Page 1171 - Week 03 - Thursday, 22 March 2012

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Answers to questions

Sentence Administration Board—annual report
(Question No 1987)

Mrs Dunne asked the Attorney-General, upon notice, on 14 February 2012:

(1) In relation to the 2010-11 annual report of the Sentence Administration Board, Justice and Community Safety Directorate annual report, Volume 1, page 273, what was the backlog of parole applications to be heard by the Board as at 30 June 2011.

(2) How long is it between receipt of a parole application and the Board’s hearing of that application on average.

(3) What is the Board’s target time delay between receipt of application and Board hearing.

(4) How do these figures compare with other jurisdictions.

(5) Is there a need for speedier turnaround times; if so, what strategies does the Board have in place and operating to achieve this turnaround.

Mr Corbell: The answer to the member’s question is as follows:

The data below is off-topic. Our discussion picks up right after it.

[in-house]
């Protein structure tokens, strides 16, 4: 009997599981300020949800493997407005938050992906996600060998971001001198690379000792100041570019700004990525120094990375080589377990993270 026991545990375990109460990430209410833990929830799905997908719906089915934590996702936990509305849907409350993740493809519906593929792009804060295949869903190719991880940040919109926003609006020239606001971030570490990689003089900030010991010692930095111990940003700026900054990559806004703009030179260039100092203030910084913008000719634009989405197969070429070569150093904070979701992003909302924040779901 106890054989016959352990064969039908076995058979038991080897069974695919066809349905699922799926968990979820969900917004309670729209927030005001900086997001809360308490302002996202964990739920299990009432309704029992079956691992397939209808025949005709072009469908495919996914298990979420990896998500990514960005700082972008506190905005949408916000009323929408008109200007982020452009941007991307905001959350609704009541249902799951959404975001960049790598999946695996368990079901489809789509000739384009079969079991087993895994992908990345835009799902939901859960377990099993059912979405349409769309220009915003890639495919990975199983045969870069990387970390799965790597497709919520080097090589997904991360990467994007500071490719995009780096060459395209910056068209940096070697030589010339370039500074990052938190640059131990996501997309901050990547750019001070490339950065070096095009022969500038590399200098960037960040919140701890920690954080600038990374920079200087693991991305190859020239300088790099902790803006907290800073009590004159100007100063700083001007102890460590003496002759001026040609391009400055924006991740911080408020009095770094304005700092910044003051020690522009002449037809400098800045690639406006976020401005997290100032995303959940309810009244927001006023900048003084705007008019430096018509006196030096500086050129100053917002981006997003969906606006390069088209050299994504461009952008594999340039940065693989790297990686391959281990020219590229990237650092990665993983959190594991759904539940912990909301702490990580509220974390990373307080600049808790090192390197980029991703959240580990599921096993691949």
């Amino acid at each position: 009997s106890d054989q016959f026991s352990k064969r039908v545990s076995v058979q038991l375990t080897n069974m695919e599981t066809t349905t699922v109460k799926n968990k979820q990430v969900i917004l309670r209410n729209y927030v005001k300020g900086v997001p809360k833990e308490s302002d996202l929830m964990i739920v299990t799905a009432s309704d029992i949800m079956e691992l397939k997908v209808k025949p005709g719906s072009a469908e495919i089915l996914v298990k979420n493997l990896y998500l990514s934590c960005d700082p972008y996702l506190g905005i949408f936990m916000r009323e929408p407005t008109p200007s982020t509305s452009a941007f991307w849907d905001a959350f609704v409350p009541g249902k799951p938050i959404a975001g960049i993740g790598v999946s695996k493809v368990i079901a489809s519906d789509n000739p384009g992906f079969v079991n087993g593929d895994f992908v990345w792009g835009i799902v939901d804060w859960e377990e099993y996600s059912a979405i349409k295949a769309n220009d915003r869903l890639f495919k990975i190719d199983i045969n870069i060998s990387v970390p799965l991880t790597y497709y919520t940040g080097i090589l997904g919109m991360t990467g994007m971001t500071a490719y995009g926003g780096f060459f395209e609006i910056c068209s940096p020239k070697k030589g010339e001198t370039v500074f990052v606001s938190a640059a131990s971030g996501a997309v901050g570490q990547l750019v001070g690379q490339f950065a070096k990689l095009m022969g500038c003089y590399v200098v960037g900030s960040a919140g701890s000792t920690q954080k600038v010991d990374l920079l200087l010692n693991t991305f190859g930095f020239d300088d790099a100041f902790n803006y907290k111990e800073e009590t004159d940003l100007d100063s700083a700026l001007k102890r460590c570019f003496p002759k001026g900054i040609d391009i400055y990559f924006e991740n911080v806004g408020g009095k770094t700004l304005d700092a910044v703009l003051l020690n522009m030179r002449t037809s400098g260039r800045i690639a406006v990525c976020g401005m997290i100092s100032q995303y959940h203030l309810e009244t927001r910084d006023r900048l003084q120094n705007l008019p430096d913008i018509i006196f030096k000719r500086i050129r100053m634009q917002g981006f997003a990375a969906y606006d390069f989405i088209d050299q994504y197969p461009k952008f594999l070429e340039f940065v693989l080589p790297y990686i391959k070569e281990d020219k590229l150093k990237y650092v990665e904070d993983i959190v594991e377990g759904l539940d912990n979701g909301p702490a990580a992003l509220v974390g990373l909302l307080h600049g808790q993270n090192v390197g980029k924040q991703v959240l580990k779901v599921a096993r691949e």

(1) As at 30 June 2011 the Secretariat had received 21 applications for parole which had not yet been considered by the Board.

The Sentence Administration Board (SAB) endeavours to hear all parole applications prior to the expiration of the parole eligibility date or non-parole period (NPP). Detainees may apply for parole within the six month period leading up to their NPP. The SAB Secretariat takes into account each detainee’s NPP when scheduling matters for the SAB; therefore, not all applications are put before the SAB as soon as they are received, particularly where they are received early in the six month period.

(2) Once the application is acknowledged by the SAB as being received it is set down for an inquiry by the SAB, where the case is considered on the papers. This generally occurs approximately eight weeks after acknowledgement of application, due to the provision in the Memorandum of Understanding (MOU) between the SAB and the Probation and Parole Unit (PPU) that allows an eight week period for the PPU to provide a Pre Release Report.

If the matter goes to a hearing where the offender is able to appear in person, this will generally occur in a further two weeks’ time (when the inquiry SAB Chair is again presiding).

(3) The SAB endeavours to have matters at hearing prior to the expiration of the detainee’s NPP.

(4) The ACT is the only jurisdiction where a detainee must apply for parole. In all other jurisdictions parole is an automatic process and therefore it is difficult to compare.

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